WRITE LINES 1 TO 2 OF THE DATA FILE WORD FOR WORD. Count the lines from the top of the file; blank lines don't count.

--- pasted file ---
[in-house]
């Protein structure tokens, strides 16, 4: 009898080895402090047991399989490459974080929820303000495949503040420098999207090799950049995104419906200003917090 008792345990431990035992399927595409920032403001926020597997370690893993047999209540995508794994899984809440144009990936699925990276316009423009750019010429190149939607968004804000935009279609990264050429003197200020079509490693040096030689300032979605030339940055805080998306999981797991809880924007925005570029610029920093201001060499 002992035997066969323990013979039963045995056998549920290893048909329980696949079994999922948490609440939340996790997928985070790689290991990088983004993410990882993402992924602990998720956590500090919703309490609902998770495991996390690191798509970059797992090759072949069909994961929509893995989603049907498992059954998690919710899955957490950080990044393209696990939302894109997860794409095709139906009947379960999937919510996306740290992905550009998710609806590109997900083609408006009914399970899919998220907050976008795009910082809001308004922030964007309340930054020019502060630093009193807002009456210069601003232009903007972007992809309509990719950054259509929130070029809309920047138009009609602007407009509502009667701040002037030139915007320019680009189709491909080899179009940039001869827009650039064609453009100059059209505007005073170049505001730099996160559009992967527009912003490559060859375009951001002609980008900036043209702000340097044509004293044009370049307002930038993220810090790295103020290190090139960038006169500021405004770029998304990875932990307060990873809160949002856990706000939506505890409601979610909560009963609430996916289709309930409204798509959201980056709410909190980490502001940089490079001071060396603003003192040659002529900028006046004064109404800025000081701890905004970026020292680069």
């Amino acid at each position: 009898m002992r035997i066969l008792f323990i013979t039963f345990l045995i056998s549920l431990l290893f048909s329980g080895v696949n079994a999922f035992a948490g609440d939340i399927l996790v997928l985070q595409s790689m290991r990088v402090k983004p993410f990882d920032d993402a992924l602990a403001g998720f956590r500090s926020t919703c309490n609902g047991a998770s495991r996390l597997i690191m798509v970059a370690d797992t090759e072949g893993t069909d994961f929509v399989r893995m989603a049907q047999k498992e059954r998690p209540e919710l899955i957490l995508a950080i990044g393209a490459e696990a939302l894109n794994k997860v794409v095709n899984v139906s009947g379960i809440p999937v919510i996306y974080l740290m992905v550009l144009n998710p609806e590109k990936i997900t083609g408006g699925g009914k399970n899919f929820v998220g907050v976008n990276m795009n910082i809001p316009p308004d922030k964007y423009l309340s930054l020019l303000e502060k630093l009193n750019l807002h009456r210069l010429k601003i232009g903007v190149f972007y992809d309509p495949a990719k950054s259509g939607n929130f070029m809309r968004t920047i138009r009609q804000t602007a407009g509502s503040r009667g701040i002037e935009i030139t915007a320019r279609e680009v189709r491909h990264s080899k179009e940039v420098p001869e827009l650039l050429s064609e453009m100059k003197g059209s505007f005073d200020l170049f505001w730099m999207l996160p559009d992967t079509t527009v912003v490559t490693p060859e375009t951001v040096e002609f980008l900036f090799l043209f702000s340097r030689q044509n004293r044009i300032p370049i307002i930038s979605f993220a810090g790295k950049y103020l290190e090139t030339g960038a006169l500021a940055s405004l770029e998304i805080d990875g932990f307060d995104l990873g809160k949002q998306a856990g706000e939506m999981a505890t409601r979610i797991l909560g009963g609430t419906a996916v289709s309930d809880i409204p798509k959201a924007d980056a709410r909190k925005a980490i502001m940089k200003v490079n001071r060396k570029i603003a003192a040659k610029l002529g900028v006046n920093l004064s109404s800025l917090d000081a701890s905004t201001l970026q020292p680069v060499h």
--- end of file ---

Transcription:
[in-house]
């Protein structure tokens, strides 16, 4: 009898080895402090047991399989490459974080929820303000495949503040420098999207090799950049995104419906200003917090 008792345990431990035992399927595409920032403001926020597997370690893993047999209540995508794994899984809440144009990936699925990276316009423009750019010429190149939607968004804000935009279609990264050429003197200020079509490693040096030689300032979605030339940055805080998306999981797991809880924007925005570029610029920093201001060499 002992035997066969323990013979039963045995056998549920290893048909329980696949079994999922948490609440939340996790997928985070790689290991990088983004993410990882993402992924602990998720956590500090919703309490609902998770495991996390690191798509970059797992090759072949069909994961929509893995989603049907498992059954998690919710899955957490950080990044393209696990939302894109997860794409095709139906009947379960999937919510996306740290992905550009998710609806590109997900083609408006009914399970899919998220907050976008795009910082809001308004922030964007309340930054020019502060630093009193807002009456210069601003232009903007972007992809309509990719950054259509929130070029809309920047138009009609602007407009509502009667701040002037030139915007320019680009189709491909080899179009940039001869827009650039064609453009100059059209505007005073170049505001730099996160559009992967527009912003490559060859375009951001002609980008900036043209702000340097044509004293044009370049307002930038993220810090790295103020290190090139960038006169500021405004770029998304990875932990307060990873809160949002856990706000939506505890409601979610909560009963609430996916289709309930409204798509959201980056709410909190980490502001940089490079001071060396603003003192040659002529900028006046004064109404800025000081701890905004970026020292680069």